Cybernetics is a wide-ranging field concerned with circular causal processes such as feedback. Norbert Wiener named the field after an example of circular causal feedback—that of steering a ship[note 1] where the helmsman adjusts their steering in response to the effect it is observed as having, enabling a steady course to be maintained amongst disturbances such as cross-winds or the tide.
Cybernetics is concerned with circular causal processes however they are embodied, including in ecological, technological, biological, cognitive and social systems and also in the context of practical activities such as designing, learning, managing, etc. Its transdisciplinary character has meant that cybernetics intersects with a number of other fields, leading to it having both wide influence and diverse interpretations.
Cybernetics has been defined in a variety of ways, reflecting "the richness of its conceptual base." One of the most well known definitions is that of Wiener who characterised cybernetics as concerned with "control and communication in the animal and the machine." Another early definition is that of the Macy cybernetics conferences, where cybernetics was understood as the study of "circular causal and feedback mechanisms in biological and social systems." Margaret Mead emphasised the role of cybernetics as "a form of cross-disciplinary thought which made it possible for members of many disciplines to communicate with each other easily in a language which all could understand."
Other definitions include: "the art of governing or the science of government" (André-Marie Ampère); "the art of steersmanship" (Ross Ashby); "the study of systems of any nature which are capable of receiving, storing, and processing information so as to use it for control" (Andrey Kolmogorov); "a branch of mathematics dealing with problems of control, recursiveness, and information, focuses on forms and the patterns that connect" (Gregory Bateson); "the art of securing efficient operation" (Louis Couffignal); "the art of effective organization." (Stafford Beer); "the science or the art of manipulating defensible metaphors; showing how they may be constructed and what can be inferred as a result of their existence" (Gordon Pask); "the art of creating equilibrium in a world of constraints and possibilities" (Ernst von Glasersfeld); "the science and art of understanding" (Humberto Maturana); "the ability to cure all temporary truth of eternal triteness" (Herbert Brun); "a way of thinking about ways of thinking (of which it is one)" (Larry Richards);
The Ancient Greek term κυβερνητικης (kubernētikēs, '(good at) steering') appears in Plato's Republic and Alcibiades, where the metaphor of a steersman is used to signify the governance of people. The French word cybernétique was also used in 1834 by the physicist André-Marie Ampère to denote the sciences of government in his classification system of human knowledge.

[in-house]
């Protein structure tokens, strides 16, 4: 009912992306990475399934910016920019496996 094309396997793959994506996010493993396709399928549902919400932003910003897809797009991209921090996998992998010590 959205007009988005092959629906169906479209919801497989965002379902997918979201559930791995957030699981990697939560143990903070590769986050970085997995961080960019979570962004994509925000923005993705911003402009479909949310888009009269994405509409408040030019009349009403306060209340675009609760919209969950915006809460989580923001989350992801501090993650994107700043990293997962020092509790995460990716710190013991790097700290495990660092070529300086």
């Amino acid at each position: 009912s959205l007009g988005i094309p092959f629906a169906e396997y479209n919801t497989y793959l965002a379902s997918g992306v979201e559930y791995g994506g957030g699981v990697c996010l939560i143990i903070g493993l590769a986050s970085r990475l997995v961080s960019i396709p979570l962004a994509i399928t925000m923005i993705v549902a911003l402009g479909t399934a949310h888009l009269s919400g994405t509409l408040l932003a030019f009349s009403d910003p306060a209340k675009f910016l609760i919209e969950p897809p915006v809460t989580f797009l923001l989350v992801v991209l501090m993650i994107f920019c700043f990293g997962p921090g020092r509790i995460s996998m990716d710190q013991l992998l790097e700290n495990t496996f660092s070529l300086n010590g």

According to Norbert Wiener, the word cybernetics was coined by a research group involving himself and Arturo Rosenblueth in the summer of 1947. It has been attested in print since at least 1948 through Wiener's book Cybernetics: Or Control and Communication in the Animal and the Machine.[note 2] In the book, Wiener states:
After much consideration, we have come to the conclusion that all the existing terminology has too heavy a bias to one side or another to serve the future development of the field as well as it should; and as happens so often to scientists, we have been forced to coin at least one artificial neo-Greek expression to fill the gap. We have decided to call the entire field of control and communication theory, whether in the machine or in the animal, by the name Cybernetics, which we form from the Greek κυβερνήτης or steersman.
Moreover, Wiener explains, the term was chosen to recognize James Clerk Maxwell's 1868 publication on feedback mechanisms involving governors, noting that the term governor is also derived from κυβερνήτης (kubernḗtēs) via a Latin corruption gubernator. Finally, Wiener motivates the choice by steering engines of a ship being "one of the earliest and best-developed forms of feedback mechanisms".
Main article: Feedback
Feedback is a process where the observed outcomes of actions are taken as inputs for further action in ways that support the pursuit and maintenance of particular conditions or their disruption, forming a circular causal relationship. In steering a ship, where the helmsperson maintains a steady course in a changing environment by adjusting their steering in continual response to the effect it is observed as having. Other examples of circular causal feedback include: technological devices such as thermostats (where the action of a heater responds to measured changes in temperature, regulating the temperature of the room within a set range); biological examples such as the coordination of volitional movement through the nervous system; and processes of social interaction such as conversation.
The initial focus of cybernetics was on parallels between regulatory feedback processes in biological and technological systems. Two foundational articles were published in 1943: "Behavior, Purpose and Teleology" by Arturo Rosenblueth, Norbert Wiener, and Julian Bigelow – based on the research on living organisms that Rosenblueth did in Mexico – and the paper "A Logical Calculus of the Ideas Immanent in Nervous Activity" by Warren McCulloch and Walter Pitts. The foundations of cybernetics were then developed through a series of transdisciplinary conferences funded by the Josiah Macy, Jr. Foundation, between 1946 and 1953. The conferences were chaired by McCulloch and had participants included Ross Ashby, Gregory Bateson, Heinz von Foerster, Margaret Mead, John von Neumann, and Norbert Wiener. In the UK, similar focuses were explored by the Ratio Club, an informal dining club of young psychiatrists, psychologists, physiologists, mathematicians and engineers that met between 1949 and 1958. Wiener introduced the neologism cybernetics to denote the study of "teleological mechanisms" and popularized it through the book Cybernetics: Or Control and Communication in the Animal and the Machine.